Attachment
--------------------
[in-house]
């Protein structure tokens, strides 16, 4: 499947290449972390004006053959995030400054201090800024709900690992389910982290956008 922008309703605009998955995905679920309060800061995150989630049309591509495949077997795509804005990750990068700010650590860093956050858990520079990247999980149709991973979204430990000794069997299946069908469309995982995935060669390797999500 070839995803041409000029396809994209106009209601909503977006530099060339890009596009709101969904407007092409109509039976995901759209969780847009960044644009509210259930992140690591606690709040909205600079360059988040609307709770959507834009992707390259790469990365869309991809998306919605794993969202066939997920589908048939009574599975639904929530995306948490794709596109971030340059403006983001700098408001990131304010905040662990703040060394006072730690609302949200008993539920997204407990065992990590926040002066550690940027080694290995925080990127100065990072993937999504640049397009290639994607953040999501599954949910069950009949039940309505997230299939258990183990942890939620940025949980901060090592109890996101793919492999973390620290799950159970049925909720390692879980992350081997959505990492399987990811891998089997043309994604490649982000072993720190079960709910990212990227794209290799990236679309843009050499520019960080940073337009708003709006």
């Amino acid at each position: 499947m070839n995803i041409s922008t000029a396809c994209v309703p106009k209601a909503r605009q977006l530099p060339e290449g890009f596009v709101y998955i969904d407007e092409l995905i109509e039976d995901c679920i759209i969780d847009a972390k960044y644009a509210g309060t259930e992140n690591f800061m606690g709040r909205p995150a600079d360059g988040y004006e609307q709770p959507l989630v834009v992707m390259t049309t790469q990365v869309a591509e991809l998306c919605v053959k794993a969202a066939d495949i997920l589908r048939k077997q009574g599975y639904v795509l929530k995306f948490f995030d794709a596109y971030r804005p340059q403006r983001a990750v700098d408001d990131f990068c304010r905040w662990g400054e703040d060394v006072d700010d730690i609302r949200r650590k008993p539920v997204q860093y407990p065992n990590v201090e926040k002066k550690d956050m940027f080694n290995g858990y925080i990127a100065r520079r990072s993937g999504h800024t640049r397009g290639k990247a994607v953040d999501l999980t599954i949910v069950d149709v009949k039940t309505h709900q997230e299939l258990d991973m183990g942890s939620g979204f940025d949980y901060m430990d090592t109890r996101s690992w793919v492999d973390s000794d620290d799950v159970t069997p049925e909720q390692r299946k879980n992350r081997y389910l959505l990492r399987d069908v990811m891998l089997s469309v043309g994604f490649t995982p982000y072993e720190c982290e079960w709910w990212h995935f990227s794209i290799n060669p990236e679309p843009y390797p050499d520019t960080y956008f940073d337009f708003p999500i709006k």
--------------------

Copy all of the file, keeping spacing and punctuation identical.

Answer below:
[in-house]
């Protein structure tokens, strides 16, 4: 499947290449972390004006053959995030400054201090800024709900690992389910982290956008 922008309703605009998955995905679920309060800061995150989630049309591509495949077997795509804005990750990068700010650590860093956050858990520079990247999980149709991973979204430990000794069997299946069908469309995982995935060669390797999500 070839995803041409000029396809994209106009209601909503977006530099060339890009596009709101969904407007092409109509039976995901759209969780847009960044644009509210259930992140690591606690709040909205600079360059988040609307709770959507834009992707390259790469990365869309991809998306919605794993969202066939997920589908048939009574599975639904929530995306948490794709596109971030340059403006983001700098408001990131304010905040662990703040060394006072730690609302949200008993539920997204407990065992990590926040002066550690940027080694290995925080990127100065990072993937999504640049397009290639994607953040999501599954949910069950009949039940309505997230299939258990183990942890939620940025949980901060090592109890996101793919492999973390620290799950159970049925909720390692879980992350081997959505990492399987990811891998089997043309994604490649982000072993720190079960709910990212990227794209290799990236679309843009050499520019960080940073337009708003709006």
């Amino acid at each position: 499947m070839n995803i041409s922008t000029a396809c994209v309703p106009k209601a909503r605009q977006l530099p060339e290449g890009f596009v709101y998955i969904d407007e092409l995905i109509e039976d995901c679920i759209i969780d847009a972390k960044y644009a509210g309060t259930e992140n690591f800061m606690g709040r909205p995150a600079d360059g988040y004006e609307q709770p959507l989630v834009v992707m390259t049309t790469q990365v869309a591509e991809l998306c919605v053959k794993a969202a066939d495949i997920l589908r048939k077997q009574g599975y639904v795509l929530k995306f948490f995030d794709a596109y971030r804005p340059q403006r983001a990750v700098d408001d990131f990068c304010r905040w662990g400054e703040d060394v006072d700010d730690i609302r949200r650590k008993p539920v997204q860093y407990p065992n990590v201090e926040k002066k550690d956050m940027f080694n290995g858990y925080i990127a100065r520079r990072s993937g999504h800024t640049r397009g290639k990247a994607v953040d999501l999980t599954i949910v069950d149709v009949k039940t309505h709900q997230e299939l258990d991973m183990g942890s939620g979204f940025d949980y901060m430990d090592t109890r996101s690992w793919v492999d973390s000794d620290d799950v159970t069997p049925e909720q390692r299946k879980n992350r081997y389910l959505l990492r399987d069908v990811m891998l089997s469309v043309g994604f490649t995982p982000y072993e720190c982290e079960w709910w990212h995935f990227s794209i290799n060669p990236e679309p843009y390797p050499d520019t960080y956008f940073d337009f708003p999500i709006k």